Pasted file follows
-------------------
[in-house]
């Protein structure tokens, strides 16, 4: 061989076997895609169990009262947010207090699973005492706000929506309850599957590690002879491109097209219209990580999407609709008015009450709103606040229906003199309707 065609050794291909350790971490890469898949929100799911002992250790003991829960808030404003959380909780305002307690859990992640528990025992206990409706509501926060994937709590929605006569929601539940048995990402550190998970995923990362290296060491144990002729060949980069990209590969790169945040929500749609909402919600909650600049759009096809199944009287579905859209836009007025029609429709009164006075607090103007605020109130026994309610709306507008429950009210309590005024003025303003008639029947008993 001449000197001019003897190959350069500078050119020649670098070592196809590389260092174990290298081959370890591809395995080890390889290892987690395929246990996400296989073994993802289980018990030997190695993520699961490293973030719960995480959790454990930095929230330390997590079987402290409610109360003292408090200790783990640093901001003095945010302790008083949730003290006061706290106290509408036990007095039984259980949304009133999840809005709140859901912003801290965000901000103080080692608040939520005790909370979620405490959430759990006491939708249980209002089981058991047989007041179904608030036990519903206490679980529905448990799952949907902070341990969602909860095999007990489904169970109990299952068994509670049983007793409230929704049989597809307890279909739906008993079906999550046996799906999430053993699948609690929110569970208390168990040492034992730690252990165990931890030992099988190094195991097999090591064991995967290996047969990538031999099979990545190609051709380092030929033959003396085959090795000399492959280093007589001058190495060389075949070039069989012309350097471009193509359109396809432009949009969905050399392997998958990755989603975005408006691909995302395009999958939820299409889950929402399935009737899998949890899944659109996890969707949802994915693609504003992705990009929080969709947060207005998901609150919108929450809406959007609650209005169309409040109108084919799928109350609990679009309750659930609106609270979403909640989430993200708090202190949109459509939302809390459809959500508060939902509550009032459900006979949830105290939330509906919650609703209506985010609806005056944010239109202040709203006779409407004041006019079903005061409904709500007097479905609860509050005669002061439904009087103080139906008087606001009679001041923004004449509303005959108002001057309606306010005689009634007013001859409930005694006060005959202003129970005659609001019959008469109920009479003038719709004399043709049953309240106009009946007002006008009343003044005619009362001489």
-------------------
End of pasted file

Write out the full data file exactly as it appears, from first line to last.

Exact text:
[in-house]
């Protein structure tokens, strides 16, 4: 061989076997895609169990009262947010207090699973005492706000929506309850599957590690002879491109097209219209990580999407609709008015009450709103606040229906003199309707 065609050794291909350790971490890469898949929100799911002992250790003991829960808030404003959380909780305002307690859990992640528990025992206990409706509501926060994937709590929605006569929601539940048995990402550190998970995923990362290296060491144990002729060949980069990209590969790169945040929500749609909402919600909650600049759009096809199944009287579905859209836009007025029609429709009164006075607090103007605020109130026994309610709306507008429950009210309590005024003025303003008639029947008993 001449000197001019003897190959350069500078050119020649670098070592196809590389260092174990290298081959370890591809395995080890390889290892987690395929246990996400296989073994993802289980018990030997190695993520699961490293973030719960995480959790454990930095929230330390997590079987402290409610109360003292408090200790783990640093901001003095945010302790008083949730003290006061706290106290509408036990007095039984259980949304009133999840809005709140859901912003801290965000901000103080080692608040939520005790909370979620405490959430759990006491939708249980209002089981058991047989007041179904608030036990519903206490679980529905448990799952949907902070341990969602909860095999007990489904169970109990299952068994509670049983007793409230929704049989597809307890279909739906008993079906999550046996799906999430053993699948609690929110569970208390168990040492034992730690252990165990931890030992099988190094195991097999090591064991995967290996047969990538031999099979990545190609051709380092030929033959003396085959090795000399492959280093007589001058190495060389075949070039069989012309350097471009193509359109396809432009949009969905050399392997998958990755989603975005408006691909995302395009999958939820299409889950929402399935009737899998949890899944659109996890969707949802994915693609504003992705990009929080969709947060207005998901609150919108929450809406959007609650209005169309409040109108084919799928109350609990679009309750659930609106609270979403909640989430993200708090202190949109459509939302809390459809959500508060939902509550009032459900006979949830105290939330509906919650609703209506985010609806005056944010239109202040709203006779409407004041006019079903005061409904709500007097479905609860509050005669002061439904009087103080139906008087606001009679001041923004004449509303005959108002001057309606306010005689009634007013001859409930005694006060005959202003129970005659609001019959008469109920009479003038719709004399043709049953309240106009009946007002006008009343003044005619009362001489």